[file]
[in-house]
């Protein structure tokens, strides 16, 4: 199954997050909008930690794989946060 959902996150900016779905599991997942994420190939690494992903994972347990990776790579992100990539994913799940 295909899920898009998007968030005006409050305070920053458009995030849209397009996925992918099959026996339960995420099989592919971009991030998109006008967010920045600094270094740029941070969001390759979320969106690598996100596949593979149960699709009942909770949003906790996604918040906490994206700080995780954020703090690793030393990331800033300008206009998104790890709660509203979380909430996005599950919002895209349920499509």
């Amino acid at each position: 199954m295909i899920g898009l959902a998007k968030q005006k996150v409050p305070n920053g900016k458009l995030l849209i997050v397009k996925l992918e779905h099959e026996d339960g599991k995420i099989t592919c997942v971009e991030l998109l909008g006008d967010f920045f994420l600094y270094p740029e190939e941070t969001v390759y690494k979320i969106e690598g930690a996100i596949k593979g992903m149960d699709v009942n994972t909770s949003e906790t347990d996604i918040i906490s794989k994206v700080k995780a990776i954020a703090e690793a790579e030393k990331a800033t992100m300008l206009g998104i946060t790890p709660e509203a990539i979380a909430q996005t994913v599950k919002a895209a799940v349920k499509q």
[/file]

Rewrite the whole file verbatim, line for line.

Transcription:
[in-house]
């Protein structure tokens, strides 16, 4: 199954997050909008930690794989946060 959902996150900016779905599991997942994420190939690494992903994972347990990776790579992100990539994913799940 295909899920898009998007968030005006409050305070920053458009995030849209397009996925992918099959026996339960995420099989592919971009991030998109006008967010920045600094270094740029941070969001390759979320969106690598996100596949593979149960699709009942909770949003906790996604918040906490994206700080995780954020703090690793030393990331800033300008206009998104790890709660509203979380909430996005599950919002895209349920499509």
């Amino acid at each position: 199954m295909i899920g898009l959902a998007k968030q005006k996150v409050p305070n920053g900016k458009l995030l849209i997050v397009k996925l992918e779905h099959e026996d339960g599991k995420i099989t592919c997942v971009e991030l998109l909008g006008d967010f920045f994420l600094y270094p740029e190939e941070t969001v390759y690494k979320i969106e690598g930690a996100i596949k593979g992903m149960d699709v009942n994972t909770s949003e906790t347990d996604i918040i906490s794989k994206v700080k995780a990776i954020a703090e690793a790579e030393k990331a800033t992100m300008l206009g998104i946060t790890p709660e509203a990539i979380a909430q996005t994913v599950k919002a895209a799940v349920k499509q």